This volume recognises that the most challenging aspect of introducing students to anglophone Caribbean literature-the sheer variety of intellectual and artistic traditions in Western and non-Western cultures that relate to it-also offers the greatest opportunities to teachers. Courses on anglophone literature in the Caribbean can consider the region's specific histories and contexts even as they explore common issues: the legacies of slavery, colonialism, and colonial education; nationalism; exile and migration; identity and hybridity; class and racial conflict; gender and sexuality; religion and ritual. This volume considers how the availability of materials shapes syllabuses and recommends print, digital, and visual resources for teaching. The essays examine a host of topics, including the following: the development of multiethnic populations in the Caribbean and the role of various creole languages in the literature oral art forms, such as dub poetry and reggae music the influence of anglophone literature in the Caribbean on literary movements outside it, such as the Harlem Renaissance and black British writing Carnival religious rituals and beliefs specific genres such as slave narratives and autobiography film and drama the economics of rum Many essays list resources for further reading, and the volume concludes with a section of additional teaching resources.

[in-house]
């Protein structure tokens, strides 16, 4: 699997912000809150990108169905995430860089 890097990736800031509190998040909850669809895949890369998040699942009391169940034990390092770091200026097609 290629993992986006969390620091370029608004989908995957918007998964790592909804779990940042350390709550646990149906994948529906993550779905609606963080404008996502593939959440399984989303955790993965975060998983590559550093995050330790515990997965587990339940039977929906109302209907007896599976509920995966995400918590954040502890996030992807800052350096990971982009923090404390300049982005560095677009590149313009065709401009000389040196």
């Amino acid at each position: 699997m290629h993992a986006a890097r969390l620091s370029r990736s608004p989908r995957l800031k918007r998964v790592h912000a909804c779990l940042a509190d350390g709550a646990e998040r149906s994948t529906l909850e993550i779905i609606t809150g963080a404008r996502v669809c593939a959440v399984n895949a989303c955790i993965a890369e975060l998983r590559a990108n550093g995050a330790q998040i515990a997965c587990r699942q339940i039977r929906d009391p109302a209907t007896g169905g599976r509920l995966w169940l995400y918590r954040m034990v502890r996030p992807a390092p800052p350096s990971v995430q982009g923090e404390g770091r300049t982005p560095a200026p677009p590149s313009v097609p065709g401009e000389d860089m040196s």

Supriya M. Nair is associate professor of English at Tulane University. She is the author of Caliban's Curse: George Lamming and the Revisioning of History(U of Michigan P, 1996) and coeditor of Postcolonialisms: An Anthology of Cultural Theory and Criticism(Rutgers UP, 2005). She has published in Research in African Literatures, South Atlantic Quarterly, and American Literary Historyand has written reviews and essays on postcolonial and Caribbean literature and theory.